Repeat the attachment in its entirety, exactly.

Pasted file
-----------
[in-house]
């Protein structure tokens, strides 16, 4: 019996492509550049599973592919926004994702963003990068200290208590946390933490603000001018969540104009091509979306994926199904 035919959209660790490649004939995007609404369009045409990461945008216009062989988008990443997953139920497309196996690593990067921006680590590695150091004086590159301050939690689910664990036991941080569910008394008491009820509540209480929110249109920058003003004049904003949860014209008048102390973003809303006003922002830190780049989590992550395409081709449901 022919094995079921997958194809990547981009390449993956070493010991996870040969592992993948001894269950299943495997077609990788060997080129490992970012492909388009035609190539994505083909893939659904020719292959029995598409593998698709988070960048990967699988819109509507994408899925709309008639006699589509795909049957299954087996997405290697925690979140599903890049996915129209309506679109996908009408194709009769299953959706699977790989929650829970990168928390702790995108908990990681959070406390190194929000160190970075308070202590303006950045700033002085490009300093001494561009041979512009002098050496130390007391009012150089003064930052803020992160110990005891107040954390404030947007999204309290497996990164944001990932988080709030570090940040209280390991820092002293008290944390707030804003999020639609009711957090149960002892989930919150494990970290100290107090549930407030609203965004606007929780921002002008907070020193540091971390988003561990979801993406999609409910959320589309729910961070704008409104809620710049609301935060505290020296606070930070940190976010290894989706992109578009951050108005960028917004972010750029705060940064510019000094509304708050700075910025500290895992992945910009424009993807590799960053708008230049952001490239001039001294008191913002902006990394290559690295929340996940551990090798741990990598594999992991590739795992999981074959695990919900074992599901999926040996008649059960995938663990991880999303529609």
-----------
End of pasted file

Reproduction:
[in-house]
């Protein structure tokens, strides 16, 4: 019996492509550049599973592919926004994702963003990068200290208590946390933490603000001018969540104009091509979306994926199904 035919959209660790490649004939995007609404369009045409990461945008216009062989988008990443997953139920497309196996690593990067921006680590590695150091004086590159301050939690689910664990036991941080569910008394008491009820509540209480929110249109920058003003004049904003949860014209008048102390973003809303006003922002830190780049989590992550395409081709449901 022919094995079921997958194809990547981009390449993956070493010991996870040969592992993948001894269950299943495997077609990788060997080129490992970012492909388009035609190539994505083909893939659904020719292959029995598409593998698709988070960048990967699988819109509507994408899925709309008639006699589509795909049957299954087996997405290697925690979140599903890049996915129209309506679109996908009408194709009769299953959706699977790989929650829970990168928390702790995108908990990681959070406390190194929000160190970075308070202590303006950045700033002085490009300093001494561009041979512009002098050496130390007391009012150089003064930052803020992160110990005891107040954390404030947007999204309290497996990164944001990932988080709030570090940040209280390991820092002293008290944390707030804003999020639609009711957090149960002892989930919150494990970290100290107090549930407030609203965004606007929780921002002008907070020193540091971390988003561990979801993406999609409910959320589309729910961070704008409104809620710049609301935060505290020296606070930070940190976010290894989706992109578009951050108005960028917004972010750029705060940064510019000094509304708050700075910025500290895992992945910009424009993807590799960053708008230049952001490239001039001294008191913002902006990394290559690295929340996940551990090798741990990598594999992991590739795992999981074959695990919900074992599901999926040996008649059960995938663990991880999303529609």